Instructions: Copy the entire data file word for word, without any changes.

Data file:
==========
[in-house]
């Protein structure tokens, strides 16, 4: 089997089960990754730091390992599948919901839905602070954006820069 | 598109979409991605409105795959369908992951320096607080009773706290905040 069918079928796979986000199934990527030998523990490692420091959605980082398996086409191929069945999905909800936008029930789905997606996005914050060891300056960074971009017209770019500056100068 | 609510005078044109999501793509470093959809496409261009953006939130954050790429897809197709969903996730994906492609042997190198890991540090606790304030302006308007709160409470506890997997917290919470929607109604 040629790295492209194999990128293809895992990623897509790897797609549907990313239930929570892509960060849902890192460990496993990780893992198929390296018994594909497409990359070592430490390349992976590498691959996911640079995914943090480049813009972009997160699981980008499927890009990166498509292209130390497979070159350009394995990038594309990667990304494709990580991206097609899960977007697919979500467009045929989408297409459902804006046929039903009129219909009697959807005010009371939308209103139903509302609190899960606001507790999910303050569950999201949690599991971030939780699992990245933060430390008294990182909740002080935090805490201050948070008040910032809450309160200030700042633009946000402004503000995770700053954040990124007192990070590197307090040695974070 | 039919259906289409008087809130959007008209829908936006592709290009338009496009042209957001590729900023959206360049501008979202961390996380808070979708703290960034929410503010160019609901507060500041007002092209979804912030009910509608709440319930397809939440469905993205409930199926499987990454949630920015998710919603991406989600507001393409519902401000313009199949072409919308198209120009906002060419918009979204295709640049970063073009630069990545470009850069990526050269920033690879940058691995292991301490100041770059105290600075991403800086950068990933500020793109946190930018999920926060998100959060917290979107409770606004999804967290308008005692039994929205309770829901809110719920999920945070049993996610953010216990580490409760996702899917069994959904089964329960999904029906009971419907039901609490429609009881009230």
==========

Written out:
[in-house]
């Protein structure tokens, strides 16, 4: 089997089960990754730091390992599948919901839905602070954006820069 | 598109979409991605409105795959369908992951320096607080009773706290905040 069918079928796979986000199934990527030998523990490692420091959605980082398996086409191929069945999905909800936008029930789905997606996005914050060891300056960074971009017209770019500056100068 | 609510005078044109999501793509470093959809496409261009953006939130954050790429897809197709969903996730994906492609042997190198890991540090606790304030302006308007709160409470506890997997917290919470929607109604 040629790295492209194999990128293809895992990623897509790897797609549907990313239930929570892509960060849902890192460990496993990780893992198929390296018994594909497409990359070592430490390349992976590498691959996911640079995914943090480049813009972009997160699981980008499927890009990166498509292209130390497979070159350009394995990038594309990667990304494709990580991206097609899960977007697919979500467009045929989408297409459902804006046929039903009129219909009697959807005010009371939308209103139903509302609190899960606001507790999910303050569950999201949690599991971030939780699992990245933060430390008294990182909740002080935090805490201050948070008040910032809450309160200030700042633009946000402004503000995770700053954040990124007192990070590197307090040695974070 | 039919259906289409008087809130959007008209829908936006592709290009338009496009042209957001590729900023959206360049501008979202961390996380808070979708703290960034929410503010160019609901507060500041007002092209979804912030009910509608709440319930397809939440469905993205409930199926499987990454949630920015998710919603991406989600507001393409519902401000313009199949072409919308198209120009906002060419918009979204295709640049970063073009630069990545470009850069990526050269920033690879940058691995292991301490100041770059105290600075991403800086950068990933500020793109946190930018999920926060998100959060917290979107409770606004999804967290308008005692039994929205309770829901809110719920999920945070049993996610953010216990580490409760996702899917069994959904089964329960999904029906009971419907039901609490429609009881009230």